BTW - this guy totally retired at age 40. Yes, age 40. Probably knows a bit about business don't you think?
Not necessarily. Everybody I worked with at Intel in the late 70's and early 80's are now retired with 7-figure retirement accounts. Some were able to retire at 40, some a bit later. It all depended on the stock option deal you were able to negotiate, market timing, and what startup you were invited to work at.
There were a bunch of folks I worked with who left the same day to found a startup. That thing went on to have an IPO, then it was bought by IBM. The founders all became multi-millionaires. One guy who was part of the "in" crowd but wasn't invited to go ended up getting a job at Microsoft and landed a 10,000 share stock option two years before they went public. He ultimately made far more than most of the others combined.
Most of the people in VC firms were able to buy-in as a result of becoming rich because they were in the right place at the right time and a huge number came from Intel. I wouldn't draw any conclusions about their business savvy simply because they've got a bunch of money to throw around.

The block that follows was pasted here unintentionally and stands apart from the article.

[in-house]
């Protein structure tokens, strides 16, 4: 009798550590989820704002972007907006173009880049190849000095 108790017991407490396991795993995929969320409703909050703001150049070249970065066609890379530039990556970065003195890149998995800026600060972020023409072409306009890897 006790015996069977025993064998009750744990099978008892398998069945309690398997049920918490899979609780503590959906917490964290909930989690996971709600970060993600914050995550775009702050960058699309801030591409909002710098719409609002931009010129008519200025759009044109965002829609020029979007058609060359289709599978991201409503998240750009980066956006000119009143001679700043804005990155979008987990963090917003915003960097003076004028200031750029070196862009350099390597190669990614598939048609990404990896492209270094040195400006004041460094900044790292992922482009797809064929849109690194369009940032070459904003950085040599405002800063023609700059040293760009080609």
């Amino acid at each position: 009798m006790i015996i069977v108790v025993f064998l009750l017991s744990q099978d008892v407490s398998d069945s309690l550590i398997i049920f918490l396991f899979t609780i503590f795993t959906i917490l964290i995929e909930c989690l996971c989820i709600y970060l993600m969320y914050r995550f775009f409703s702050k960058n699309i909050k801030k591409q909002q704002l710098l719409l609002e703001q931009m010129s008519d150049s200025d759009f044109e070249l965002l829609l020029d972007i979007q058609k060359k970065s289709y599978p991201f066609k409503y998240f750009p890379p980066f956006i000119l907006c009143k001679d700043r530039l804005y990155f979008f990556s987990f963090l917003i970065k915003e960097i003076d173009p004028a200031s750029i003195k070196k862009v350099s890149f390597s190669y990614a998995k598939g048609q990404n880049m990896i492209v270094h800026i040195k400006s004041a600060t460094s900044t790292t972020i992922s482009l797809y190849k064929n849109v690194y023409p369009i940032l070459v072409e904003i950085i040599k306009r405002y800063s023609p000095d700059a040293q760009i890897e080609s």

Even Steve Wozniak sold off half of his Apple shares a while back on a crazy idea that ended up being a total failure. Luckily he held on to the other half, and he's living comfortably today.
As for me ... I was with Intel 5-1/2 years, and never got a stock option I was able to exercise. I just always happened to be one pay-grade behind where they were giving out automatic stock options. Six months after I finally got one as a supposedly "valuable employee" they wanted to keep, I was laid-off.
People who get rich as a side-effect of working at startups don't need to have business savvy. They've got money. That's all that matters.